Further to yesterday’s post I turn to another traveller, one more experienced and disciplined, for guidance on how to live authentically. Wayne Teasdale (1945-2004), a lay monk in the Catholic as well as Hindu traditions, speaks of a “universal spirituality” with eight practical elements: solidarity with all life, moral capacity, nonviolence, self-knowledge, selfless service, simplicity of lifestyle, daily practice, and active witnessing of peace and justice. He writes:
“Simplicity has a way of focusing our attention on what is absolutely essential; it goes to the core of our being and strips away all the distractions that compete for our attention. It directs us to the utter seriousness of the spiritual journey, and relieves us of any crutches we have relied on.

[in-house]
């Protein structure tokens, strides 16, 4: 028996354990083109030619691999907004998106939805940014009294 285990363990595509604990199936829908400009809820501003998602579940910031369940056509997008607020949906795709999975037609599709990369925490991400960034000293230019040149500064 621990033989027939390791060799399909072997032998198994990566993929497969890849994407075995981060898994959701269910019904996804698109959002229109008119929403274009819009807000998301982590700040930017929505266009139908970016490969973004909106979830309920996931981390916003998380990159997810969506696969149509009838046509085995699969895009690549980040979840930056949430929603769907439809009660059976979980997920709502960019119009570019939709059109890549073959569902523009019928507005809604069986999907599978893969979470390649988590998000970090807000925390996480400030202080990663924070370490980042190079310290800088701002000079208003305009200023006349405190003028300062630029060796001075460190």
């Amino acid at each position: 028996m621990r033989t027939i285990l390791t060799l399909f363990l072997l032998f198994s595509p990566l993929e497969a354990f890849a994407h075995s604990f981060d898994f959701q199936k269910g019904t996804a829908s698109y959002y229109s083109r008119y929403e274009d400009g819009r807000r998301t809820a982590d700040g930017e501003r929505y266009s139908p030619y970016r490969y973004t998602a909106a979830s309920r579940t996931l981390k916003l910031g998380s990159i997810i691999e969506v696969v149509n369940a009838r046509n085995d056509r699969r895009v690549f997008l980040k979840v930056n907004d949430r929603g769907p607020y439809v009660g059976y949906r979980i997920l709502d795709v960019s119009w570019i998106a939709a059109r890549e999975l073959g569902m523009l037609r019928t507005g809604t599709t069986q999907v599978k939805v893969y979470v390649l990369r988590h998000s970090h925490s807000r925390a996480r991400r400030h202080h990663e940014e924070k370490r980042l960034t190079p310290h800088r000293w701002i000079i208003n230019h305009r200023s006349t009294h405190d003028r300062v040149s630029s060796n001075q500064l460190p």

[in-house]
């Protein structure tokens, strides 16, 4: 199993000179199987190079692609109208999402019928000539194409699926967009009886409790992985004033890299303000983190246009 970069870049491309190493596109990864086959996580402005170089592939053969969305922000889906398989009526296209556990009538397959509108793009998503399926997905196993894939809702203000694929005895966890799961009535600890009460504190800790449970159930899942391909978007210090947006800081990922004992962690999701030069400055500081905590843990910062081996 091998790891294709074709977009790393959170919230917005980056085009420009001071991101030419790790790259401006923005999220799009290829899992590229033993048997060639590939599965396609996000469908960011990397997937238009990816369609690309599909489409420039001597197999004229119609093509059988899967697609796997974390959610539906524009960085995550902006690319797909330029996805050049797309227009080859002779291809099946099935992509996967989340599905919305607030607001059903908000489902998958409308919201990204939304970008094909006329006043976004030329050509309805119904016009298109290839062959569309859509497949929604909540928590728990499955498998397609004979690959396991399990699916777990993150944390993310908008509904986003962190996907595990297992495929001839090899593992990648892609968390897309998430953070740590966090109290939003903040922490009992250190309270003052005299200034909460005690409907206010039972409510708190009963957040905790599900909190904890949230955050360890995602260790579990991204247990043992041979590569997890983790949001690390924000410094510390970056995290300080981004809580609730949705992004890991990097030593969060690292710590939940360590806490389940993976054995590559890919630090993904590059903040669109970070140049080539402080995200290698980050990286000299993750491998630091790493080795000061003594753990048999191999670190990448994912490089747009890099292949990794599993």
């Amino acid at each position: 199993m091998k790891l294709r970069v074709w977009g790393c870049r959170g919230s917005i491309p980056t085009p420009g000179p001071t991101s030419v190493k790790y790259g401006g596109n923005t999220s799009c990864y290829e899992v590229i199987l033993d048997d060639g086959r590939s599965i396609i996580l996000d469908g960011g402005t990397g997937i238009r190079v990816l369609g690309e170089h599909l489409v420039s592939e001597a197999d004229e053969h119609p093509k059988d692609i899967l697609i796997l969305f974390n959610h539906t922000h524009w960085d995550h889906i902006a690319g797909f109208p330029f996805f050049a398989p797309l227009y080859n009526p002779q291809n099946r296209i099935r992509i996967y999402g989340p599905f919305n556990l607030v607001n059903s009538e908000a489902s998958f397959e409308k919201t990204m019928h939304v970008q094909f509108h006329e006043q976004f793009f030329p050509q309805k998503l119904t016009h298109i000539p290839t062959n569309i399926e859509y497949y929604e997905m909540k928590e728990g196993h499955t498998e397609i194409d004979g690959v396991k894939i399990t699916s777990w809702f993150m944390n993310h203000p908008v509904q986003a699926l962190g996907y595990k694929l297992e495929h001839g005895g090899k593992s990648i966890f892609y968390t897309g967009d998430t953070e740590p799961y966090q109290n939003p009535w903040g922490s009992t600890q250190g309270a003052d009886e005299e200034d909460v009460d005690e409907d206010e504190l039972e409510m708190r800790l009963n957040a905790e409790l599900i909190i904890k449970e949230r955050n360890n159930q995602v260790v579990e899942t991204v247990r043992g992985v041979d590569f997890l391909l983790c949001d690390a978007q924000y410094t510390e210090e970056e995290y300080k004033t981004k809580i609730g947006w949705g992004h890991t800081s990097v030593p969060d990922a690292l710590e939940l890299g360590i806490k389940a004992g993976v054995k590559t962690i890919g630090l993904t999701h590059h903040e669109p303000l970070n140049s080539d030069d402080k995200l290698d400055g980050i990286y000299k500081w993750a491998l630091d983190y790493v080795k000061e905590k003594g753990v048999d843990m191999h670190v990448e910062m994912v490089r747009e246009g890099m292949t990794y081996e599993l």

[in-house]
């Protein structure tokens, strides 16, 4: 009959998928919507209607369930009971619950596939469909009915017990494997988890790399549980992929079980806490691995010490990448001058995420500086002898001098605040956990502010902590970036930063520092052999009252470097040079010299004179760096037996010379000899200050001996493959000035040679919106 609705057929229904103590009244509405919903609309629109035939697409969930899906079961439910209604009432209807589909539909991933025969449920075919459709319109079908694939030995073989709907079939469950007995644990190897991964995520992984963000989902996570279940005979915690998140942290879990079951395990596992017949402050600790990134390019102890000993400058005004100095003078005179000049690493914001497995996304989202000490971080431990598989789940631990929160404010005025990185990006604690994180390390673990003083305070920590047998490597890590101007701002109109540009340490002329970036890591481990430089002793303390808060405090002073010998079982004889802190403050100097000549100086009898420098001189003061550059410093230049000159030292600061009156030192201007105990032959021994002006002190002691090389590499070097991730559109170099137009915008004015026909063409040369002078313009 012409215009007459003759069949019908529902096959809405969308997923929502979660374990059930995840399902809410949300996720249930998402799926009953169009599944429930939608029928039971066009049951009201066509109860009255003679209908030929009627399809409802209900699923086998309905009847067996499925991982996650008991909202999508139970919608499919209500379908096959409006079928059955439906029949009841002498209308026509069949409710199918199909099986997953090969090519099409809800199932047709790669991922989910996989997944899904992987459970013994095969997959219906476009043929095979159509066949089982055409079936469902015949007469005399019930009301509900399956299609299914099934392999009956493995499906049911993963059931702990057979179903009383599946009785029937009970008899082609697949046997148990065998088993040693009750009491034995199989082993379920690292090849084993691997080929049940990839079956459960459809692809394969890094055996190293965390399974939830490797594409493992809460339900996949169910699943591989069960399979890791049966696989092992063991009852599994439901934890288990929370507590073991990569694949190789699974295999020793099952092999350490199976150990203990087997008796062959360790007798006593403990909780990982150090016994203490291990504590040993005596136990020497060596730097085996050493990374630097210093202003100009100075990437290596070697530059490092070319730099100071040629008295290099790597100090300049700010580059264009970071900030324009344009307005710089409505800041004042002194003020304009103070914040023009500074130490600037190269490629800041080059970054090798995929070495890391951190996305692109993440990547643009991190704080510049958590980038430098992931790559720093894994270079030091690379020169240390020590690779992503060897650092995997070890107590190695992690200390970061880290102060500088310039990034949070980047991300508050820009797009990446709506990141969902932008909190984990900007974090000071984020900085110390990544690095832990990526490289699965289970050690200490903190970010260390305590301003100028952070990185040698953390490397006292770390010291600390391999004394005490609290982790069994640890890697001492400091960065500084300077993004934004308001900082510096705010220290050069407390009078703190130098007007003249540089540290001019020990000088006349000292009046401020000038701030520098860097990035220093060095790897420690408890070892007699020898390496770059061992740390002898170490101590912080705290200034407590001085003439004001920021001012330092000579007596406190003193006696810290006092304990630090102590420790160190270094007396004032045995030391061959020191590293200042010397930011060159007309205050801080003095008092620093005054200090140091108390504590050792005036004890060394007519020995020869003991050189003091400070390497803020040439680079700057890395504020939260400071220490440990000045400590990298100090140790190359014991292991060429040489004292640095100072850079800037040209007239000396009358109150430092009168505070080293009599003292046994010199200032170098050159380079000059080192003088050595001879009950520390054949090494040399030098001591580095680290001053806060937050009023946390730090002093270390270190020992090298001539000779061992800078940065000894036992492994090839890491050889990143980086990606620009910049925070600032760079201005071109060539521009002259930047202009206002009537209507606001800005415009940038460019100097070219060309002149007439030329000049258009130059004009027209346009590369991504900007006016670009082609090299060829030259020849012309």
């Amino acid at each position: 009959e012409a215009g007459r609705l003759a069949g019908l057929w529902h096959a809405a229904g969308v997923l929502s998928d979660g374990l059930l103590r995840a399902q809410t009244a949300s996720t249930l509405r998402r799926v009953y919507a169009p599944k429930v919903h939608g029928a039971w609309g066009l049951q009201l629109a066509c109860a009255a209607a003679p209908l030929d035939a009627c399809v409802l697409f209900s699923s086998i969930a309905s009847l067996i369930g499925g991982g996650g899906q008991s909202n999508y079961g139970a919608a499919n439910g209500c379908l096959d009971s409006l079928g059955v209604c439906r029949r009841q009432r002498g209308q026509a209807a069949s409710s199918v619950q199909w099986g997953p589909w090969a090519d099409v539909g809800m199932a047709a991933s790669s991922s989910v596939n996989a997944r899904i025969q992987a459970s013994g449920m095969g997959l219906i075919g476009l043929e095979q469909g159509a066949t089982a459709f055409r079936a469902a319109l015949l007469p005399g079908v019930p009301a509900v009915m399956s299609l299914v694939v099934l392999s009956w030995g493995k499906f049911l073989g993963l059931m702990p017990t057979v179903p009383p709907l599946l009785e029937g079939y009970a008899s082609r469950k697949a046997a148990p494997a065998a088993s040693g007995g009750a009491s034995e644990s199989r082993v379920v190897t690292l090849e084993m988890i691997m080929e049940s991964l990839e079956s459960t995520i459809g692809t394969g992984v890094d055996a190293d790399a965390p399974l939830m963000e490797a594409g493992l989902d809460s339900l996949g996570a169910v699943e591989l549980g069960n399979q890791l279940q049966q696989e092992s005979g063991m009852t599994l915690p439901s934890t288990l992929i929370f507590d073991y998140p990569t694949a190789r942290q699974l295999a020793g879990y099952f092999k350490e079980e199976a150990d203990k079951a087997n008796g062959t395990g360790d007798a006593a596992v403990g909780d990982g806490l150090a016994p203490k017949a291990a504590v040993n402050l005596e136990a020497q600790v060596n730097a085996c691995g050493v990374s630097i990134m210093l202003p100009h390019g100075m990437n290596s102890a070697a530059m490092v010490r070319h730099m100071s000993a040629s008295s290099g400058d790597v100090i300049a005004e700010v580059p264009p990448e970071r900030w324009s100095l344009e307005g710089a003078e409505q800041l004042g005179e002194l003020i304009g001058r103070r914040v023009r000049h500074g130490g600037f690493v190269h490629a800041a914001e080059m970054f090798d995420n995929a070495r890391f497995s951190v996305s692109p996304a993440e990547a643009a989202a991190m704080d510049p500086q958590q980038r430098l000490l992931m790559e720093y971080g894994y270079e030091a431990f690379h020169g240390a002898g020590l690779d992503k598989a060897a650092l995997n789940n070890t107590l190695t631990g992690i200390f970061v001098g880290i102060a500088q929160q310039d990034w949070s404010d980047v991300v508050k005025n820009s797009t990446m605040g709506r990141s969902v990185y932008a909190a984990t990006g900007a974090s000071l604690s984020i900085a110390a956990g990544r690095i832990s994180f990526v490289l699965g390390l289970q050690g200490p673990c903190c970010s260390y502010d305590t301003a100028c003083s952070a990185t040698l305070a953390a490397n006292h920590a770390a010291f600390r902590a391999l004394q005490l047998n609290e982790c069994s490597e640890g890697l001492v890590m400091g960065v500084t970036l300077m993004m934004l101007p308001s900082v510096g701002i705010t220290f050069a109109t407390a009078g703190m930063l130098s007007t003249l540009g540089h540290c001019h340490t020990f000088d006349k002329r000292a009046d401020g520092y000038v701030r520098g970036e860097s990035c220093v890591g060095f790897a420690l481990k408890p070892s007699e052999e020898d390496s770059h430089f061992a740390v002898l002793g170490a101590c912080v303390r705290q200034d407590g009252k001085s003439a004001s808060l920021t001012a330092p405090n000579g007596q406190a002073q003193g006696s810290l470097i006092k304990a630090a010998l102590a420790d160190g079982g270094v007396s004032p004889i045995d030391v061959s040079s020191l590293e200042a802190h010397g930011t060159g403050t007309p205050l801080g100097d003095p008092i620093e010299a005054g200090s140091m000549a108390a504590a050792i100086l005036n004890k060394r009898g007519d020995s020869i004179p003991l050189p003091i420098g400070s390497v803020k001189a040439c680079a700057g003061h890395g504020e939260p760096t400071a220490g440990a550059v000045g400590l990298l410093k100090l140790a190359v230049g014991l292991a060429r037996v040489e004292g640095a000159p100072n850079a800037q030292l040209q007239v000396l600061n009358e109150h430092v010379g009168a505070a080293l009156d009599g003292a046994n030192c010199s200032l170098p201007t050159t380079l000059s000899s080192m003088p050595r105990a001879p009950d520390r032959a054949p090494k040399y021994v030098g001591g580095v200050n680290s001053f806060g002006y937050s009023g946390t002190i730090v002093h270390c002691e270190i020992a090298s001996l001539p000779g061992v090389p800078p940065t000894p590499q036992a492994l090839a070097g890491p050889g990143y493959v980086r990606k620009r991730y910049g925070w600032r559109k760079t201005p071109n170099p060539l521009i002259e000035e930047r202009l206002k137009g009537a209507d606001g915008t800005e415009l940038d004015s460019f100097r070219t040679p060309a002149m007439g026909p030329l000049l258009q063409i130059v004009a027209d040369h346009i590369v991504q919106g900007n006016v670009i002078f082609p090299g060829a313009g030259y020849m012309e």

“Simplicity, as a virtue, knows only what is real. It will not tolerate useless complexity in how we live; it always challenges us to reduce everything to the essentials. It is not impressed with many things, but with few things used well, especially in service to others.
“Simplicity of life sees reality as it is; like humility, it is only comfortable with the truth. Simplicity is truth in how we live, unadorned and free, available and inviting to all, open to the world, and welcoming of its demands on us.”
source: Teasdale, W. (1999). The mystic heart: discovering a universal spirituality in the world’s religions. Novato, CA: New World Library, p. 150. image: epiphanygroup.org.uk.